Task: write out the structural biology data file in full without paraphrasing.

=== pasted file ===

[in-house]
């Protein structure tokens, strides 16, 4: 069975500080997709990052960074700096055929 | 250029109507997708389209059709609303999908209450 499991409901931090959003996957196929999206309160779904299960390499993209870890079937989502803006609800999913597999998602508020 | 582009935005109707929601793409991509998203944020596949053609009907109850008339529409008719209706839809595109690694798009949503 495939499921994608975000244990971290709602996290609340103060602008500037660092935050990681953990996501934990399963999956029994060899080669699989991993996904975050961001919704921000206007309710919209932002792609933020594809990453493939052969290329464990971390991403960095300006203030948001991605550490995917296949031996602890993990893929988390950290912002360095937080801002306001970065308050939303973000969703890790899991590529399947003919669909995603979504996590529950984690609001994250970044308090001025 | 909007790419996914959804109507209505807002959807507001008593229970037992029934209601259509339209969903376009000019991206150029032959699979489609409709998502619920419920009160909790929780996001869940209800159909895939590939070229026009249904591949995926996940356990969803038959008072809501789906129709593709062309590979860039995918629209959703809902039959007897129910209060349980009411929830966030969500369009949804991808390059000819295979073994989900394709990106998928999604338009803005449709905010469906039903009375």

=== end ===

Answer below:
[in-house]
């Protein structure tokens, strides 16, 4: 069975500080997709990052960074700096055929 | 250029109507997708389209059709609303999908209450 499991409901931090959003996957196929999206309160779904299960390499993209870890079937989502803006609800999913597999998602508020 | 582009935005109707929601793409991509998203944020596949053609009907109850008339529409008719209706839809595109690694798009949503 495939499921994608975000244990971290709602996290609340103060602008500037660092935050990681953990996501934990399963999956029994060899080669699989991993996904975050961001919704921000206007309710919209932002792609933020594809990453493939052969290329464990971390991403960095300006203030948001991605550490995917296949031996602890993990893929988390950290912002360095937080801002306001970065308050939303973000969703890790899991590529399947003919669909995603979504996590529950984690609001994250970044308090001025 | 909007790419996914959804109507209505807002959807507001008593229970037992029934209601259509339209969903376009000019991206150029032959699979489609409709998502619920419920009160909790929780996001869940209800159909895939590939070229026009249904591949995926996940356990969803038959008072809501789906129709593709062309590979860039995918629209959703809902039959007897129910209060349980009411929830966030969500369009949804991808390059000819295979073994989900394709990106998928999604338009803005449709905010469906039903009375």